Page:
Home Again: Touring the Homestead

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Courtesy of the Boston Public Library, Leslie Jones Collection.

In his feature of the Calvin Coolidge Homestead a year ago, Bob Villa presents the unmistakable character of Vermont architecture as it continues to live on in the Plymouth Notch home of the former President. While it no longer includes the addition put on by Coolidge in the summer of 1932, to house his library and the overflow of gifts acquired during their stay in the White House, it remains a visual testament to the practical sense and organic growth – form following function in a sense – that is such a trademark of the Notch in particular and Vermont in general.

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Courtesy of the Boston Public Library, Leslie Jones Collection.

It bears the same kind of structural signature that recurs all across our nation wherever the sensible prevails over the ostentatious and the practical over the polished, where accomplishing the task against the challenge of the elements means more than a showy appearance or photogenic exterior. Isn’t that simply a reflection of the character of the men and women who lived there? They were more concerned about the day-to-day work and demands of the land and farm than packaging the house as an ornamental showpiece or gauge of status. This emphasis on the down-to-earth things is an outlook on life that captures its own beauty, don’t you agree?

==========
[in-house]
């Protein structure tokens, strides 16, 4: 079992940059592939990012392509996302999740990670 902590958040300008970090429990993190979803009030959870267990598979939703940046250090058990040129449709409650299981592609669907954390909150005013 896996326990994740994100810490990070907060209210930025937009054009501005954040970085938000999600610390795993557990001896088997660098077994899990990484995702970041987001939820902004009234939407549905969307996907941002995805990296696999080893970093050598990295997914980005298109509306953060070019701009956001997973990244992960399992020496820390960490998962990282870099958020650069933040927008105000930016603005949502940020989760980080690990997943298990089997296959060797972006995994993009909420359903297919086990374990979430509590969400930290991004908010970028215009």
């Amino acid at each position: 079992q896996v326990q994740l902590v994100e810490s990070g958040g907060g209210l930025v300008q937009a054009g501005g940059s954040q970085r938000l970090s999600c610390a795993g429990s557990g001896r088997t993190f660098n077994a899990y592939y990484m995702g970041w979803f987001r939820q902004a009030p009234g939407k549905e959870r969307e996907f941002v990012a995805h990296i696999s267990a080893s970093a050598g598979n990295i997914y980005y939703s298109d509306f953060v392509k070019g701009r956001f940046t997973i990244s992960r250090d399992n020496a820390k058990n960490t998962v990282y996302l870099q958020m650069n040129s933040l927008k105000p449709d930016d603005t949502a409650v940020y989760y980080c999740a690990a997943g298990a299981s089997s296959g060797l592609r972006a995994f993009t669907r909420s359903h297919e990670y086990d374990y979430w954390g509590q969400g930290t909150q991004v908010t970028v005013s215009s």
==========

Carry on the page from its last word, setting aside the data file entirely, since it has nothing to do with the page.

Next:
As Coolidge thought about the house where he grew up, he wrote,

“About it were a considerable number of good apple trees. I think the price paid was $375 [this house stood across the street from where he was born, the Homestead pictured here being built upon two acres with a number of barns and a blacksmith shop, all bought by his parents when he was about 4 years old]. Almost at once the principal barn was sold for $100, to be moved away…Some repairs were made on the inside, and black walnut furniture was brought from Boston to furnish the parlor and sitting room. It was a plain square-sided house with a long ell, to which the horse barn was soon added. The outside has since been remodeled and the piazza built…Whatever was needed never failed to be provided.”

What does your childhood home – whether it still physically stands or not – reveal about you and your people? Perhaps, if we took a moment to listen carefully, we may hear what the walls have to say.

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Photo courtesy of the Boston Public Library, Leslie Jones Collection.

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